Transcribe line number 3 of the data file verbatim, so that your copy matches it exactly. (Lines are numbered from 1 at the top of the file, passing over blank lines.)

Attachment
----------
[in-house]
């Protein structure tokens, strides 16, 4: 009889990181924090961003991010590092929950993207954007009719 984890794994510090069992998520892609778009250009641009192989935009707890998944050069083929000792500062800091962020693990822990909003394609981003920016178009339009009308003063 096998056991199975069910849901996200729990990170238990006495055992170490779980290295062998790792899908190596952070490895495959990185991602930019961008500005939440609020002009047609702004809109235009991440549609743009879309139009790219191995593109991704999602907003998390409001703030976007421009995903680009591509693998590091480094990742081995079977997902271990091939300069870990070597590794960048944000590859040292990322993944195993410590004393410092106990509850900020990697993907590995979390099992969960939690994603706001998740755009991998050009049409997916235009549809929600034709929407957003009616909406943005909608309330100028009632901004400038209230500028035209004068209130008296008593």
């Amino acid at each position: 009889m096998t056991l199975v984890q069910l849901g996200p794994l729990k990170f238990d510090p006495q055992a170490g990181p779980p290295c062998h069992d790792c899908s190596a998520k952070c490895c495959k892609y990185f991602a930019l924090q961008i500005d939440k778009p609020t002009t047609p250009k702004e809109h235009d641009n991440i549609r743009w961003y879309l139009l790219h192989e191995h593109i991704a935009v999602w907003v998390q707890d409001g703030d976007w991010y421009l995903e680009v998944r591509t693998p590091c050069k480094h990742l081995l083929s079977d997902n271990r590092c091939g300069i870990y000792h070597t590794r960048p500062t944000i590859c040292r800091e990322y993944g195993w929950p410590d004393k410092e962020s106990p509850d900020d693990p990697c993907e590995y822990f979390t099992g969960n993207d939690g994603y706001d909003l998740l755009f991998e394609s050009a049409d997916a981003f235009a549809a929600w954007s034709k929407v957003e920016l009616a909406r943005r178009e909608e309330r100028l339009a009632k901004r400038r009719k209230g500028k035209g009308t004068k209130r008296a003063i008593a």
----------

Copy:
């Amino acid at each position: 009889m096998t056991l199975v984890q069910l849901g996200p794994l729990k990170f238990d510090p006495q055992a170490g990181p779980p290295c062998h069992d790792c899908s190596a998520k952070c490895c495959k892609y990185f991602a930019l924090q961008i500005d939440k778009p609020t002009t047609p250009k702004e809109h235009d641009n991440i549609r743009w961003y879309l139009l790219h192989e191995h593109i991704a935009v999602w907003v998390q707890d409001g703030d976007w991010y421009l995903e680009v998944r591509t693998p590091c050069k480094h990742l081995l083929s079977d997902n271990r590092c091939g300069i870990y000792h070597t590794r960048p500062t944000i590859c040292r800091e990322y993944g195993w929950p410590d004393k410092e962020s106990p509850d900020d693990p990697c993907e590995y822990f979390t099992g969960n993207d939690g994603y706001d909003l998740l755009f991998e394609s050009a049409d997916a981003f235009a549809a929600w954007s034709k929407v957003e920016l009616a909406r943005r178009e909608e309330r100028l339009a009632k901004r400038r009719k209230g500028k035209g009308t004068k209130r008296a003063i008593a």